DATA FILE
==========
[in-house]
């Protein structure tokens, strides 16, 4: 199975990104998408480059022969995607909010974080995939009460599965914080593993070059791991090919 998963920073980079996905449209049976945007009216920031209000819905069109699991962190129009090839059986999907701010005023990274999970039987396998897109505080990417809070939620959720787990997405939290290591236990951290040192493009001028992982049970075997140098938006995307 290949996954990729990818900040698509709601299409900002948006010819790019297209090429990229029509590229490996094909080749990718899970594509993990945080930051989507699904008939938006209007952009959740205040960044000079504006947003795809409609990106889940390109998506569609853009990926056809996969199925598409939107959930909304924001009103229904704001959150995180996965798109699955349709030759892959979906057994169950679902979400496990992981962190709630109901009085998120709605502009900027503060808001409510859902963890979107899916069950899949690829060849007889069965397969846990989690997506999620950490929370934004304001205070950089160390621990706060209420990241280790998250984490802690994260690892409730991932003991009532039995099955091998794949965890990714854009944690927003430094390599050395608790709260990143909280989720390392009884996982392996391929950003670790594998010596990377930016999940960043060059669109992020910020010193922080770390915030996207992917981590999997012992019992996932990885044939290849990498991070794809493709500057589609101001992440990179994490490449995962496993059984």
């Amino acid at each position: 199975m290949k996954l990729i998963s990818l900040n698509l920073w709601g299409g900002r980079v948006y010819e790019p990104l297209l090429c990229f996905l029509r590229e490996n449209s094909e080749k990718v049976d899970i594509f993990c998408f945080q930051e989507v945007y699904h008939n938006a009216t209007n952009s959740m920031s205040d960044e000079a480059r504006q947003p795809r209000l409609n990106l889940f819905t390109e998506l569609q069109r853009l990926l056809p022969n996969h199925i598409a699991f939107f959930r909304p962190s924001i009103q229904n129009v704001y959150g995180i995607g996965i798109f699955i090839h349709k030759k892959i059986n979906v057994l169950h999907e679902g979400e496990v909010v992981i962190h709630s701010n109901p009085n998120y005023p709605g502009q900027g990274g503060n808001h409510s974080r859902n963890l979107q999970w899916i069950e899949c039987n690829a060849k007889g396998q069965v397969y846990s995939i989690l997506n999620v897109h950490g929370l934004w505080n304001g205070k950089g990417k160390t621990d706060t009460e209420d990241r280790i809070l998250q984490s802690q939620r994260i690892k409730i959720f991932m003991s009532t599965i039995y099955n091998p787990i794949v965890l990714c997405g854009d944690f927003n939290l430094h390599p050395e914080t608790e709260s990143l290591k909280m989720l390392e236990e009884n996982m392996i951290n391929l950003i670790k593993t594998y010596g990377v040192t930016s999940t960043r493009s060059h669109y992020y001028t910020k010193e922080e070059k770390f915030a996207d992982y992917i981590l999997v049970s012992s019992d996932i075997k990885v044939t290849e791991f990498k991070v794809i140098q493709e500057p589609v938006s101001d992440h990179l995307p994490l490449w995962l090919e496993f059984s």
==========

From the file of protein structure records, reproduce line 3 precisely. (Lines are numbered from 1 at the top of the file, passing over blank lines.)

């Amino acid at each position: 199975m290949k996954l990729i998963s990818l900040n698509l920073w709601g299409g900002r980079v948006y010819e790019p990104l297209l090429c990229f996905l029509r590229e490996n449209s094909e080749k990718v049976d899970i594509f993990c998408f945080q930051e989507v945007y699904h008939n938006a009216t209007n952009s959740m920031s205040d960044e000079a480059r504006q947003p795809r209000l409609n990106l889940f819905t390109e998506l569609q069109r853009l990926l056809p022969n996969h199925i598409a699991f939107f959930r909304p962190s924001i009103q229904n129009v704001y959150g995180i995607g996965i798109f699955i090839h349709k030759k892959i059986n979906v057994l169950h999907e679902g979400e496990v909010v992981i962190h709630s701010n109901p009085n998120y005023p709605g502009q900027g990274g503060n808001h409510s974080r859902n963890l979107q999970w899916i069950e899949c039987n690829a060849k007889g396998q069965v397969y846990s995939i989690l997506n999620v897109h950490g929370l934004w505080n304001g205070k950089g990417k160390t621990d706060t009460e209420d990241r280790i809070l998250q984490s802690q939620r994260i690892k409730i959720f991932m003991s009532t599965i039995y099955n091998p787990i794949v965890l990714c997405g854009d944690f927003n939290l430094h390599p050395e914080t608790e709260s990143l290591k909280m989720l390392e236990e009884n996982m392996i951290n391929l950003i670790k593993t594998y010596g990377v040192t930016s999940t960043r493009s060059h669109y992020y001028t910020k010193e922080e070059k770390f915030a996207d992982y992917i981590l999997v049970s012992s019992d996932i075997k990885v044939t290849e791991f990498k991070v794809i140098q493709e500057p589609v938006s101001d992440h990179l995307p994490l490449w995962l090919e496993f059984s």